As you would have likely guessed by looking at the picture to the left we often tend to believe what we see without giving much thought. This is frequently true in the evaluation and management of patients with primary aldosteronism (PA) where the diagnostic tests are frequently misinterpreted and findings on imaging studies such as CT and MRI of the adrenal glands often guide therapeutic decisions.
Since the initial discovery of aldosterone producing adenoma by Dr. Jerome W. Conn in 1955, PA has emerged as the most common cause of secondary hypertension and accounts for up to 10-15% of all cases of hypertension in the general population (read this article). This notable rise in the prevalence of PA has been due to the widespread use of aldosterone renin ratio (ARR) as a screening test for patients with suspected PA, and less reliance on the presence of hypokalemia (present in less than 40% patients) as a prerequisite for the diagnosis of PA. It is therefore important to remember that normokalemic hypertension is the most common presentation of PA and that the prevalence of PA increases with severity of hypertension.
Although ARR is a good screening test, cut off values are variably reported in the literature, but generally speaking, a ARR of greater than 20-40 in the presence of morning (8am-10am) plasma aldosterone concentration greater than 15ng/dL and plasma renin activity ~0.5 ng/mL/h is acceptable and testing for this does not require a washout of antihypertensive medications (except aldosterone antagonists) despite the popular belief, and is practically impossible. A positive ARR therefore, should always be followed with the suppression tests. Among the several tests that are available, oral or IV salt loading and fludrocortsone suppression test are more commonly used and are fairly comparable with moderate sensitivity and high specificity (~90%). Details about how these tests are performed can be read here.
Once the diagnosis of PA is confirmed, differentiating between the subtypes, particularly solitary adenoma vs. unilateral or bilateral adrenal hyperplasia is crucial as definitive therapies differ. This is best done by adrenal vein sampling (AVS), which although invasive and operator dependant, is the gold standard test to differentiate the subtypes. Diagnosis of APA is made when the aldosterone to cortisol ratio (A/C) from one adrenal is at least 4 times the ratio from the other adrenal gland (lateralization ratio).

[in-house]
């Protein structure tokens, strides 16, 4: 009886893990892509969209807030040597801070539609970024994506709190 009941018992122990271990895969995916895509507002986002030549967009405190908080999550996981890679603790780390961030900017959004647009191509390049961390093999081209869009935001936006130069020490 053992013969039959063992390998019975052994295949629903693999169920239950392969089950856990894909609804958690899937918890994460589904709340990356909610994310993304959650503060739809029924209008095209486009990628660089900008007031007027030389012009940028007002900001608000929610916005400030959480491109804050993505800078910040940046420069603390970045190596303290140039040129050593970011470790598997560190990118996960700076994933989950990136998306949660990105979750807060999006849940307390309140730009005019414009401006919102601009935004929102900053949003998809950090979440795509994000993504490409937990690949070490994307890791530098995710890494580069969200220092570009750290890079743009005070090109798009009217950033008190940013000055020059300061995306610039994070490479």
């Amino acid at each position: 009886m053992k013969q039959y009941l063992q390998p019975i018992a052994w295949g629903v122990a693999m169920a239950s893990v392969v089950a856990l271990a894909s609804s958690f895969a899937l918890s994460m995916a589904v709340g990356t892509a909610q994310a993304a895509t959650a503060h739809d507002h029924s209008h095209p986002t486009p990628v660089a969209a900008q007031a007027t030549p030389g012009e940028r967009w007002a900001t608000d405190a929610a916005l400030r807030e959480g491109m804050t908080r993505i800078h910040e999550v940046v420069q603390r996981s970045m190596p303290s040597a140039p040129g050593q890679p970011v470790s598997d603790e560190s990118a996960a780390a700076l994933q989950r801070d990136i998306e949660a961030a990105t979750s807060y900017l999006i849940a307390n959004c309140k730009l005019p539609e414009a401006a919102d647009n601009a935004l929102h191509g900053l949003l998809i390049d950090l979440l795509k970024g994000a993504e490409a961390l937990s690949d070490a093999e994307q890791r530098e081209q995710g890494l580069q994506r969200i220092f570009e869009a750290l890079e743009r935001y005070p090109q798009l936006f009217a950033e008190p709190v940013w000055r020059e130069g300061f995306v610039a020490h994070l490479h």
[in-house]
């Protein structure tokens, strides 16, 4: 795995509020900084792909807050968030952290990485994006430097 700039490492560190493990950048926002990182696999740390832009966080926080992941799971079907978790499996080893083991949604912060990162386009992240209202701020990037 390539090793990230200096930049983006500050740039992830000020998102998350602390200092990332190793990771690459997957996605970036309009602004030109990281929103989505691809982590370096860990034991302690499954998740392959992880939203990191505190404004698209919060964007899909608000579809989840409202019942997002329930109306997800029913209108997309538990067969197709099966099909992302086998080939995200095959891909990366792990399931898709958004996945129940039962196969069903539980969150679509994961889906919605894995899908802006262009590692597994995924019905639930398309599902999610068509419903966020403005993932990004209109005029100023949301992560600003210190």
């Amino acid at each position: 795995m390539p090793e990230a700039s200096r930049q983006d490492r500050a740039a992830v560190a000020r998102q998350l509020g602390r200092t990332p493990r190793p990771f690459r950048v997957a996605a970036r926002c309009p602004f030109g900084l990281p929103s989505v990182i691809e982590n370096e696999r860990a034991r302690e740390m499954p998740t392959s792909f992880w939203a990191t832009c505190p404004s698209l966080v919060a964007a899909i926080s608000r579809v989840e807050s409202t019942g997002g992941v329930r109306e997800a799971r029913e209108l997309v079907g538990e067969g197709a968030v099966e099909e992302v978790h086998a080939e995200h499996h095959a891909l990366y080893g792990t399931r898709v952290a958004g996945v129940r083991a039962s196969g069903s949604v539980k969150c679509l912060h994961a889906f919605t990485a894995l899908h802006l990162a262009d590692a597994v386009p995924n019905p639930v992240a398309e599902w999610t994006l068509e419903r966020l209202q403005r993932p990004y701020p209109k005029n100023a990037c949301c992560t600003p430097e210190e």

However, instead of AVS, CT scan or MRI of the adrenal glands is more commonly used to differentiate subtypes of PA. CT scan of the adrenal glands is important in identifying young individuals (less than 40 years) with adrenal adenoma (≥ 1cm) or in identifying highly differentiated adrenal masses (greater than 3 cm). Beyond that, the utility of CT scan of adrenal glands to correctly identify the subtype of PA is limited (sensitivity ~77% and specificity ~75%) and the findings can often be misleading. In a large systematic review published in Annals, CT scan was concordant with AVS in only 60% of the cases for the diagnosis of PA. Reliance on CT scan instead of AVS to differentiate the subtypes would have led to inappropriate adrenelectomy in ~15% of the patients and inappropriate exclusion for unilateral adrenelectomy in 19% patients. In 5%, wrong adrenal gland would have been removed. A study of 185 patients with adrenal incidentalomas in whom only 5% were found to have solitary adenomas further supports the argument that findings on the imaging studies should be interpreted with caution.
Finally, it’s important to remember that the benefits of adrenelectomy and mineralcorticoid antagonists in correctly diagnosed patients with solitary adenoma vs. unilateral or bilateral adrenal hyperplasia respectively, extend beyond just the resolution of hypokalemia and improvement in blood pressure. Recent studies have shown a decrease in cardiovascular mortality and prevention of late renal complications such as proteinuria and chronic kidney disease.
Viresh Mohanlal, MD